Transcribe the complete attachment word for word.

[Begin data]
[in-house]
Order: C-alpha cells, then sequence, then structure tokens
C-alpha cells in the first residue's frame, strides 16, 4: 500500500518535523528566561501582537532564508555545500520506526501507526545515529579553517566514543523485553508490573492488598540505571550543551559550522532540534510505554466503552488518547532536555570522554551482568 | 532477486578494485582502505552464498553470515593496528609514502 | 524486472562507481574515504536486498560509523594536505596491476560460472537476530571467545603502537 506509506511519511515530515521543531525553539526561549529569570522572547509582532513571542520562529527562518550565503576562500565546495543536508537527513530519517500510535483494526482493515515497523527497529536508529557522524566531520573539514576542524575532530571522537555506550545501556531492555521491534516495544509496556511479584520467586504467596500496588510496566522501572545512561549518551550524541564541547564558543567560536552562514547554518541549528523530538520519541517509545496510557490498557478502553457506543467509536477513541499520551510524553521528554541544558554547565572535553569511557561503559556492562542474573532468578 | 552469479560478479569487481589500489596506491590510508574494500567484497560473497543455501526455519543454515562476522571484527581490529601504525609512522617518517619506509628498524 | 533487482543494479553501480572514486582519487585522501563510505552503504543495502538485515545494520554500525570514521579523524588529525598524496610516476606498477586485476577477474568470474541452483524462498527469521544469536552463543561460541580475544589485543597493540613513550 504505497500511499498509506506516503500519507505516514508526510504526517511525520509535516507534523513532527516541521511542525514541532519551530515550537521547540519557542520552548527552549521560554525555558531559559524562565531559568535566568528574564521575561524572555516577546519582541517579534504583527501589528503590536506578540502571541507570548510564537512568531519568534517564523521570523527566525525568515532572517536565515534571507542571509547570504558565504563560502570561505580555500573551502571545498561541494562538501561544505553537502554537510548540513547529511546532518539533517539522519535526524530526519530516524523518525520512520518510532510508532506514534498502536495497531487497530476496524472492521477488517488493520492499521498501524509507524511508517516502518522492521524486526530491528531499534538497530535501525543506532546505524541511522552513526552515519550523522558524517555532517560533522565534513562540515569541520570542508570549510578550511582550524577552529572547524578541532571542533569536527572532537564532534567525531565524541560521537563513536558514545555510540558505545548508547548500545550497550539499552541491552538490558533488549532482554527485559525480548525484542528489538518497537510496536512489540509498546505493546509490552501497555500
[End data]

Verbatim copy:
[in-house]
Order: C-alpha cells, then sequence, then structure tokens
C-alpha cells in the first residue's frame, strides 16, 4: 500500500518535523528566561501582537532564508555545500520506526501507526545515529579553517566514543523485553508490573492488598540505571550543551559550522532540534510505554466503552488518547532536555570522554551482568 | 532477486578494485582502505552464498553470515593496528609514502 | 524486472562507481574515504536486498560509523594536505596491476560460472537476530571467545603502537 506509506511519511515530515521543531525553539526561549529569570522572547509582532513571542520562529527562518550565503576562500565546495543536508537527513530519517500510535483494526482493515515497523527497529536508529557522524566531520573539514576542524575532530571522537555506550545501556531492555521491534516495544509496556511479584520467586504467596500496588510496566522501572545512561549518551550524541564541547564558543567560536552562514547554518541549528523530538520519541517509545496510557490498557478502553457506543467509536477513541499520551510524553521528554541544558554547565572535553569511557561503559556492562542474573532468578 | 552469479560478479569487481589500489596506491590510508574494500567484497560473497543455501526455519543454515562476522571484527581490529601504525609512522617518517619506509628498524 | 533487482543494479553501480572514486582519487585522501563510505552503504543495502538485515545494520554500525570514521579523524588529525598524496610516476606498477586485476577477474568470474541452483524462498527469521544469536552463543561460541580475544589485543597493540613513550 504505497500511499498509506506516503500519507505516514508526510504526517511525520509535516507534523513532527516541521511542525514541532519551530515550537521547540519557542520552548527552549521560554525555558531559559524562565531559568535566568528574564521575561524572555516577546519582541517579534504583527501589528503590536506578540502571541507570548510564537512568531519568534517564523521570523527566525525568515532572517536565515534571507542571509547570504558565504563560502570561505580555500573551502571545498561541494562538501561544505553537502554537510548540513547529511546532518539533517539522519535526524530526519530516524523518525520512520518510532510508532506514534498502536495497531487497530476496524472492521477488517488493520492499521498501524509507524511508517516502518522492521524486526530491528531499534538497530535501525543506532546505524541511522552513526552515519550523522558524517555532517560533522565534513562540515569541520570542508570549510578550511582550524577552529572547524578541532571542533569536527572532537564532534567525531565524541560521537563513536558514545555510540558505545548508547548500545550497550539499552541491552538490558533488549532482554527485559525480548525484542528489538518497537510496536512489540509498546505493546509490552501497555500